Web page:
My mother taught me that it was ok to steal.
The nuns taught my mother that it was ok to steal.
Thomas Aquinas taught the nuns that it was ok to steal.
I suspect that some context is needed here.
In the Summa theologiae 2a2ae, q66, where Aquinas deals with the morality of theft and robbery, he considers whether it’s lawful to thieve in a case of necessity.
Aquinas argues that:
In cases of need all things are common property, so that there would seem no sin in taking another’s property, for need has made it common (2a2ae, q66, a7, co)
He gives qualified acknowledgement to property rights (albeit in a way that would make most red-blooded capitalists blanch). But he argues that in cases of “manifest and urgent” need, when no other remedy is available, a Christian may take the property of another in order to help him or herself or neighbours in need. It is clear from the context that Aquinas isn’t thinking of poor people robbing each other, but of those who have more than they need forfeiting their surplus to those who don’t have what they need. Here he quotes Saint Ambrose’s reproach to the wealthy:
It is the hungry man’s bread that you withhold, the naked man’s cloak that you store away, the money that you bury in the earth is the price of the poor man’s ransom and freedom.
This is what the nuns taught my mother and what my mother taught me. As a theologically minded child, I engraved it upon my heart.
I mention all of this to draw attention to a broader point: that Aquinas is always sharply aware of the distinction between the letter and spirit of laws (as well as other rules and regulations).
When lawmakers make good laws, they do so with the intention of promoting the welfare of their subjects – i.e. of upholding the common good. But lawmakers can’t foresee all of the individual circumstances to which those laws will be applied. This means that in some cases, a law may have to be “bent” or even broken in order for the original intention of the lawmaker to be fulfilled. In other words, the spirit of a good law must always take precedence over its letter.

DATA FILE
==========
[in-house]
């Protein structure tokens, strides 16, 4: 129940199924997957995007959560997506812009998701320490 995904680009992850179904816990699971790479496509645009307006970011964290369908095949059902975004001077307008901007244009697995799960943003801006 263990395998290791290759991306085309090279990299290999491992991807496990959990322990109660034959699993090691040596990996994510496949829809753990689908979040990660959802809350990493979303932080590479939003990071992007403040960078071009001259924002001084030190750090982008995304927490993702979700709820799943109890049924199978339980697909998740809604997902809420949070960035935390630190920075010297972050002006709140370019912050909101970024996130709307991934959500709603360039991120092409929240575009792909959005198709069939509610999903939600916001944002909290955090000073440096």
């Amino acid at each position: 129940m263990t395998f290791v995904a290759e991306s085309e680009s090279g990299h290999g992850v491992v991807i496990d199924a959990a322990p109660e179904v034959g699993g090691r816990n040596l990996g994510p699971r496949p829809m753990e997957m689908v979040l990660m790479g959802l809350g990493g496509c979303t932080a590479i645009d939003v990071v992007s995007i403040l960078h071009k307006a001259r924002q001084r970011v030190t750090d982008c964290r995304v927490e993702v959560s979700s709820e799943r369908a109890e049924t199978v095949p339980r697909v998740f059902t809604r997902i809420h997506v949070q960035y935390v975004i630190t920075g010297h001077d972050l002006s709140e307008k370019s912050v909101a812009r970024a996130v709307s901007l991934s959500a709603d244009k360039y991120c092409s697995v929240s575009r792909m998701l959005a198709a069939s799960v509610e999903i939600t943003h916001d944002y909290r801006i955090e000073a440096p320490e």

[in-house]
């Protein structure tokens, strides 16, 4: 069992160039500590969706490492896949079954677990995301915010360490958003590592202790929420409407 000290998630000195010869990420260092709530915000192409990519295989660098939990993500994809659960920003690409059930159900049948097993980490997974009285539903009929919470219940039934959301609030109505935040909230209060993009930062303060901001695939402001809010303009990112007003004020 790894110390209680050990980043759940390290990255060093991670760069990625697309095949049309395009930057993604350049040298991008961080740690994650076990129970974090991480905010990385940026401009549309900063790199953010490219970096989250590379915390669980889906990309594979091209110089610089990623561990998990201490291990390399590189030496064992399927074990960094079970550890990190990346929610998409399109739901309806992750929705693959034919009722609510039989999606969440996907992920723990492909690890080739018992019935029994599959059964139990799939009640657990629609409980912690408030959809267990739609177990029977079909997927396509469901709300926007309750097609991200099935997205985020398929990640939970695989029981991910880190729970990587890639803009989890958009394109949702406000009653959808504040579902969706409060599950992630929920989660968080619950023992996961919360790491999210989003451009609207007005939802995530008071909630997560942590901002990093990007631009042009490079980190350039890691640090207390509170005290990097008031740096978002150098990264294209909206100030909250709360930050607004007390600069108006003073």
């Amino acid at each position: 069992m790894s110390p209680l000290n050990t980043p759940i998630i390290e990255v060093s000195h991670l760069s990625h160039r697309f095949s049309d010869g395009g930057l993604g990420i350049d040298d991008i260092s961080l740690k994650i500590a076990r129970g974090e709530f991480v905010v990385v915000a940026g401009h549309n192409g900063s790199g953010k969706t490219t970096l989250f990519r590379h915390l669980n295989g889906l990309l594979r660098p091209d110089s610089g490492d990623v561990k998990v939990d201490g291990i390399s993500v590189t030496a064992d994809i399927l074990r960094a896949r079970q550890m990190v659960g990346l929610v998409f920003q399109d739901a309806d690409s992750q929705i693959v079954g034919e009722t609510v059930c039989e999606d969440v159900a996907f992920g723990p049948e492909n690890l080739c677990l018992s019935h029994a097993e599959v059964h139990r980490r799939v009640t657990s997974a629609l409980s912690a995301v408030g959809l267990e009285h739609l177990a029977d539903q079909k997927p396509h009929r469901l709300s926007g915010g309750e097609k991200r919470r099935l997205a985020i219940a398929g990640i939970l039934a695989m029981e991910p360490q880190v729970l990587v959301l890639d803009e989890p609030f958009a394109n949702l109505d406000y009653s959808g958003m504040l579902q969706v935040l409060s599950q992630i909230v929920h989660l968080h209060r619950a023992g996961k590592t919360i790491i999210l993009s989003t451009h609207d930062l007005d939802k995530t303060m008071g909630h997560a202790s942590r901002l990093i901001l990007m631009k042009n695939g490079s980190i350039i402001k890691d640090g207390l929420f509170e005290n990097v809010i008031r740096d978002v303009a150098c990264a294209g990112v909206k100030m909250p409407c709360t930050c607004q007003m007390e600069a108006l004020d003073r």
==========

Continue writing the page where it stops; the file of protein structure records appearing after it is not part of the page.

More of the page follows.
This in its turn is a round-about-way of coming – at last! – to an ethical dilemma I contemplated on my bike-ride into work this morning: all other things being equal, would Thomas Aquinas approve of biking on the footpath?
Dear reader, as you have probably already guessed, I am no ethicist, and I seek your judgements on this matter of great import (to me at least).
Most mornings I bike to work along Ash, Rata Street and Great North Road. If I travel in rush hour, the traffic is chaotic. Because of the geography of the Whau Estuary, I have little other choice but to take this road.
What worries me is not just the frenetic lane changing and sheer volume of traffic. The route includes many “pinch points” (it’s narrow) and it’s easy for a cyclist to be hemmed in against the gutter, because traffic can’t pull out far enough to pass you safely.
For both reasons there are a few places where it seems safer to bike along the footpath for 100-200m during rush hour.
But if I do that, I’m breaking the law.
(I should say that I’m not alone in this; school kids and the elderly cyclists in that area also use the footpath; for their sake, I’m glad they do)
If the kids, the elderly cyclists and I were to observe Immanuel Kant’s categorical imperative (crudely put: don’t do anything that’s not universalisable) none of us would be on the footpath. That’s because a footpath full of cyclists would be dangerous to pedestrians. And in general, that’s sound advice. As a pedestrian, I get a bit antsy if I feel hemmed in by a cyclist on the footpath – especially one travelling at speed. It’s not safe, and the intention of the lawmaker is that everyone – pedestrian, cyclist, motorist – should be able to travel in a way that is as safe as possible.
But, what if it is clearly safer to ride on the footpath – especially in the case of school children? What if there are no pedestrians on the footpath, or if I dismount and walk while I’m passing pedestrians? Is the intention of the lawmaker not better fulfilled by a bit of judicious law-breaking?
In general New Zealand public discourse about any kind of rule-breaking is crudely and savagely Kantian. In fact, I’m not sure I’d even dignify it with that term. Anyone reading the letters to the New Zealand Herald would be hard pressed not to conclude that New Zealanders – religious or heathen, conservative or liberal – are on the whole self-righteous, censorious and punitive. Not for us the humane casuistry and good sense of the tradition that Aquinas represents.
So I feel sure that New Zealand public opinion would gladly see me heavily fined for meandering along the footpaths of west Auckland during rush hour.
But I’m not sure what Aquinas would say.